Son of the Little Guy was Kinda Funny-lookin’

From the Coen Brothers’ movie Fargo:

“The little guy was kinda funny-lookin’.”

“In what way?”

“I don’t know. Just funny-lookin’.”

“Can you be any more specific?”

 

Here’s a descriptive passage I like:

QT_Flannery2Mr. Shortley, without appearing to give the feat any consideration, lifted the cigarette stub with the sharp end of his tongue, drew it into his mouth, closed his lips tightly, rose, stepped out, gave his wife a good round appreciative stare, and spit the smoldering butt into the grass.

“Aw Chancey,” she said, “haw haw,” and she dug a little hole for it with her toe and covered it up. This trick of Mr. Shortley’s was actually his way of making love to her.

(From “The Displaced Person,” a short story by Flannery O’Connor)

I appreciate O’Connor’s gothic sense of humor. The button is what makes it even more humorous: to know that this is one way Mr. Shortley makes love. Did you know that O’Connor was a cartoonist for awhile, early in her career, and even submitted her cartoons for publication? Click this link for more.

And another passage from another favorite writer:

QT_WandaHickeys2I struggled frantically to my feet, spilling Diet Pepsi over the front of my brocade smoking jacket as I flailed about. There wasn’t a second to lose. Lurching forward, grasping for the knob, I fell heavily over the coffee table. On hands and knees, I scrambled forward, hoping to kill the TV set before it was too late. With a groan, I realized that once again, I had lost. The late-late-movie curse had struck again. I sat back to accept my fate. (from Wanda Hickey’s Night of Golden Memories and Other Disasters by Jean Shepherd)

Jerry Seinfeld cites Jean Shepherd as a major influence on his style of humor. I like to read Shepherd to see how to craft humor out of the seemingly little things in life.  It certainly worked for Seinfeld. I employed his technique of the everyday in my own humorous memoir Nobody Knows the Spanish I Speak.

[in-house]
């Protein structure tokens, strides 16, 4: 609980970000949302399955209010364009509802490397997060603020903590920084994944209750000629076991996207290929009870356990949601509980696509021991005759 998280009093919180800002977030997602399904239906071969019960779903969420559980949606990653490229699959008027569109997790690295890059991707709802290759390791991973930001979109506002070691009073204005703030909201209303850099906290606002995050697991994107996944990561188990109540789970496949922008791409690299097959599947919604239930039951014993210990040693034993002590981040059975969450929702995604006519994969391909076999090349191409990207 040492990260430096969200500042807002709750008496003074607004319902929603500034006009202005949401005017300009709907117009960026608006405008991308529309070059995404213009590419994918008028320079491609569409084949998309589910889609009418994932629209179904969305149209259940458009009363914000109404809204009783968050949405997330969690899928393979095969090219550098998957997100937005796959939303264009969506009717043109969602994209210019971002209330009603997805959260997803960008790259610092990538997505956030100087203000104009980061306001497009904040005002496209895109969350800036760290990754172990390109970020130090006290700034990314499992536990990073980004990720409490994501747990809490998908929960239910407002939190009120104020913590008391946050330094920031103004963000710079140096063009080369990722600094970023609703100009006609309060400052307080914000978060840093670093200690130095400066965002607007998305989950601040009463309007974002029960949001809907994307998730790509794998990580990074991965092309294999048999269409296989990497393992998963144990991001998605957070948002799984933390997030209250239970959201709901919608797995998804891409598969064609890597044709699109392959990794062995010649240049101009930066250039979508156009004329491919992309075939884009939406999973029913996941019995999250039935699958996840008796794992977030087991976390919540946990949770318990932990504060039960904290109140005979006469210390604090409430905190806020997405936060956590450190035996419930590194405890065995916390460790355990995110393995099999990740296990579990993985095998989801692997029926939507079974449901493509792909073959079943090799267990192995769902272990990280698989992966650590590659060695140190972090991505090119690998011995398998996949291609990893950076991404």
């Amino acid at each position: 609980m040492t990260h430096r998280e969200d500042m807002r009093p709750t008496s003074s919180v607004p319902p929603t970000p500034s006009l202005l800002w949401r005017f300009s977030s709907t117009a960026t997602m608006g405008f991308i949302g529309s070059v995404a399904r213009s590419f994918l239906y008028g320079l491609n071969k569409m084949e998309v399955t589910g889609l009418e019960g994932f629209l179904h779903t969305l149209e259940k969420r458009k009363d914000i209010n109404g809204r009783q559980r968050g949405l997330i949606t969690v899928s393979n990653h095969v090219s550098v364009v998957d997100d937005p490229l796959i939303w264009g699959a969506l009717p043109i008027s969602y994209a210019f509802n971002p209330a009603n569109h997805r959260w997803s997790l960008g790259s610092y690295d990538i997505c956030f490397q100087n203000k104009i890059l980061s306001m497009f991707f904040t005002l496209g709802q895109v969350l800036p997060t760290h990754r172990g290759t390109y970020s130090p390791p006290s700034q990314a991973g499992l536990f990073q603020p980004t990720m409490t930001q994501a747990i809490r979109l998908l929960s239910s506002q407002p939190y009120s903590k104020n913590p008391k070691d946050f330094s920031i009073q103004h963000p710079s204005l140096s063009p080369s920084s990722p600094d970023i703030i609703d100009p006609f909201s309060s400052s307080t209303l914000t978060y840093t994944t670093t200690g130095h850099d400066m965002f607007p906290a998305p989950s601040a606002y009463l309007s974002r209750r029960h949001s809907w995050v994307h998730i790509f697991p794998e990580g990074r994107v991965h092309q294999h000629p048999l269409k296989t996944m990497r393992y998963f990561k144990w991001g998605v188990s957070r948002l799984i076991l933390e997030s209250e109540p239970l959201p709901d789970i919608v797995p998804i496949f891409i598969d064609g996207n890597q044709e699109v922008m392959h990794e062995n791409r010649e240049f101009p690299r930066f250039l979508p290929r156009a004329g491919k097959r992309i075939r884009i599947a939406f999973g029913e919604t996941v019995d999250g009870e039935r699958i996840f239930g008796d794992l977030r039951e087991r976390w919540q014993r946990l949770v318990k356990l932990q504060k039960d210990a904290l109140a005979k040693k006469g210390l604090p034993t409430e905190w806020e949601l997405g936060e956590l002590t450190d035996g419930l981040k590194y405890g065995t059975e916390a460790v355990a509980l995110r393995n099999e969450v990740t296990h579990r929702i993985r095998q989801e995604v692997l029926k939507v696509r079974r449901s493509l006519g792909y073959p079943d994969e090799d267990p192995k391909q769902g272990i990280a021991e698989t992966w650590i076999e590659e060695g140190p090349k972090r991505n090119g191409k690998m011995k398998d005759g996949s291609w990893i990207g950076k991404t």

And here’s another paragraph I like, one of many, from Shepherd’s hilarious collection In God We Trust, All Others Pay Cash:

QT_InGod2My father loved used cars even more than he loved the White Sox, if possible. A Used-Car Nut is even more dedicated than the ordinary car worshiper. A true zealot never thinks in terms of a new model. His entire frame of reference and system of values is based on acquiring someone else’s troubles. It is a dangerous game, and the uncertainty of it appeals to the true Used-Car aficionado the same way that Three Card Faro draws on the profligate.

I know the used-car world well. In my time I’ve owned a Pinto, a Buick, and a Corvair, all used cars or what is now euphemistically referred to as pre-owed vehicles. It sounds like the fleet Christopher Columbus would have taken to the New World had his trip been sponsored by Detroit instead of Spain.

 

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2 comments

    1. I didn’t know O’Connor was a cartoonist, either, until the book with her cartoons was published. I love her writing, though, especially her short stories. I’m going to paraphrase from memory, which is always risky. But I recall reading about O’Connor giving a lecture or a reading, after which students asked questions. Someone asked her about the symbolic meaning of the hat the Misfit wears in “A Good Man is Hard to Find.” She replied by saying, well, it was a hot summer day in Florida and he wanted a hat that provide shade. In other words, no symbolism just common sense, a practical solution. That’s not to say there isn’t plenty of symbolism in her stories. Another student at a different time asked her how come Southern Literature always included so many grotesque characters. She said that was because they could still recognize one.

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